Business intelligence: Chin up – it’s brighter to come
The pandemic has had a huge effect on all of our businesses and as a result commercial banks have, at best, become extremely cautious in their lending appetite, with some withdrawing from the market altogether.
Some banks have focused entirely on the Coronavirus Business Interruption Loan Scheme or the Bounce Back Loan Scheme, which has also given them a reason not to lend outside of government support programs.
The general view of a commercial bank – that every company that took out a CBILS or BBLS loan was under stress – also meant that it was therefore reluctant to consider a mortgage loan to these companies.
The broader economic data of rising unemployment, the continued growth in online shopping and the adoption of working from home all paint a grim picture. Then, of course, we can add Brexit for good measure and we have a very uncertain economic outlook for 2021.
However, the residential and rental markets are both flourishing despite the economic outlook, and while stamp duty relief is a factor, it is not the ultimate solution.
Taxation could also undergo some changes in 2021. Changes in the capital gains tax have been expressed and, more generally, how the government should restore the public finances which were used to support the country in the after the pandemic?
Data on the performance of different sectors is taken into account by banks to inform the appetite for loans in each sector. However, this leads to the aforementioned general approach; for example, the appetite or lack of appetite of commercial banks for the hospitality or retail sectors.
In 2021, I think, there will be a shift towards a “thinner clamp” approach so that lenders can support individual businesses, regardless of their industry. This will involve a more detailed review and due diligence on each company to allow a claim to be supported; which means that brokers will need to really understand their trading clients in terms of past performance, current position, and future trading plans.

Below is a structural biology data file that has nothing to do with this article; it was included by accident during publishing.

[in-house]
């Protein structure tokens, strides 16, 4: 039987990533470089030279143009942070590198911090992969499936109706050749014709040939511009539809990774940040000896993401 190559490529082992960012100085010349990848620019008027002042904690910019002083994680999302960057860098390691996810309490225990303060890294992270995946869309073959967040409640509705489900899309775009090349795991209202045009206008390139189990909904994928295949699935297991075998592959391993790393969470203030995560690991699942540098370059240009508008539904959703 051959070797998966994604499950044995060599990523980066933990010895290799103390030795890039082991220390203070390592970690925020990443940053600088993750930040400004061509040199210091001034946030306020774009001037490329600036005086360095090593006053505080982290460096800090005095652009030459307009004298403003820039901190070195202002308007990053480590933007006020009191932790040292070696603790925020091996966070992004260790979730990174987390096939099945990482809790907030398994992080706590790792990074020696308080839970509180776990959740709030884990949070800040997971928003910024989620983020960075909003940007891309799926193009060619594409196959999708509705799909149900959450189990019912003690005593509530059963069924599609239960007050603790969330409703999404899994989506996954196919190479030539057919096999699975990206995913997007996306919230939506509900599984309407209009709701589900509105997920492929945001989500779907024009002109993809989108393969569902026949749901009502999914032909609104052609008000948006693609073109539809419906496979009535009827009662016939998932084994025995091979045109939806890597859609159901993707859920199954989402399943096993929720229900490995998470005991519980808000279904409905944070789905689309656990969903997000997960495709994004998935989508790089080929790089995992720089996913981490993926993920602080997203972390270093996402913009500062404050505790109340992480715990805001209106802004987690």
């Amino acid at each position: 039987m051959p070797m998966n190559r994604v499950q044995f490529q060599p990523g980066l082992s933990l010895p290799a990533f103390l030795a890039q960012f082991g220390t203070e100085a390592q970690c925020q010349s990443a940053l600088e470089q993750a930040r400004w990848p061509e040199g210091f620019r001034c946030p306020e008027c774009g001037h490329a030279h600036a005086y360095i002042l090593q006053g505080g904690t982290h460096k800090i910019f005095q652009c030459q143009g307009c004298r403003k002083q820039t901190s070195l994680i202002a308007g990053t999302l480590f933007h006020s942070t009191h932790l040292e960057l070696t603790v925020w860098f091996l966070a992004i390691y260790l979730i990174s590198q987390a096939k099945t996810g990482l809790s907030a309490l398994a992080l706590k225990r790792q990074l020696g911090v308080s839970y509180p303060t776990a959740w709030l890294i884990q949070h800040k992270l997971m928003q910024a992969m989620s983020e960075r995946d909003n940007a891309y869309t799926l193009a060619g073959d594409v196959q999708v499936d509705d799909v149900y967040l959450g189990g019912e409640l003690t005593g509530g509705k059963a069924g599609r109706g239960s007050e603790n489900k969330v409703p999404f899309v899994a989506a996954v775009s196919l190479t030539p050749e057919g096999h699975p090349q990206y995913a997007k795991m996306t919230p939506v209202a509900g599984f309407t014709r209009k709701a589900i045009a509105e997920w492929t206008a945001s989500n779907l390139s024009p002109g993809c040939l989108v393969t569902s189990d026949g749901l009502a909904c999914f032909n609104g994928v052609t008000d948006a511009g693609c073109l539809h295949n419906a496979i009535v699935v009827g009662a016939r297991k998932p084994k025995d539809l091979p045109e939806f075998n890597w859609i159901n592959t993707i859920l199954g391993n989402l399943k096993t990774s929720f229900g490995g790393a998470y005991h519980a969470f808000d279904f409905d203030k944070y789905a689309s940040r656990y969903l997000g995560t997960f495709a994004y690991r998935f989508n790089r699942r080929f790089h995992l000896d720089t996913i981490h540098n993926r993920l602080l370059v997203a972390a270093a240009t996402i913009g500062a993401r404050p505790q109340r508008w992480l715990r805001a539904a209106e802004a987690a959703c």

Looking ahead, there are several reasons to be optimistic about 2021 in the commercial finance market:
Retail – While the surge in online shopping will undoubtedly continue, the traditional retail experience will have been missed by many during the lockdown. The opportunity to lead the public back to local shops must be a priority, especially for small towns. This could manifest itself in tariff breaks for businesses, to attract independent retailers and to make Main Street more attractive and different from the normal out-of-town shopping experience.
Manufacturing – As a country, we will have to manufacture more after Brexit and depend less on imported products. Supply chains around the world have been damaged during the pandemic and that, along with Brexit, with or without a deal, will reinforce the need for UK businesses to increase production capacity.
Hospitality – The increased likelihood of a Covid-19 vaccine in early 2021 will be music to the hospitality industry as people will be able to live their lives in a much more pre-pandemic way. This means that restaurants, pubs, hotels, and guest houses will be a much more attractive proposition for a commercial lender.
Trip – Travel demand from the UK population has not declined despite the pandemic and there is no reason to suggest otherwise in 2021. The question is: will UK holidaymakers choose a UK destination or will- do they still crave faraway destinations? Brexit may have an influence on this decision-making, but the UK hotel industry could still have a banner year, making it an attractive sector for lending.
Desks – While the flexibility of working from home has been welcomed over the summer, the lack of human interaction is starting to take its toll. A return to some office work is likely in 2021, which would mean office demand could return.
Kevin Thomson is Commercial Director at Connect for Intermediaries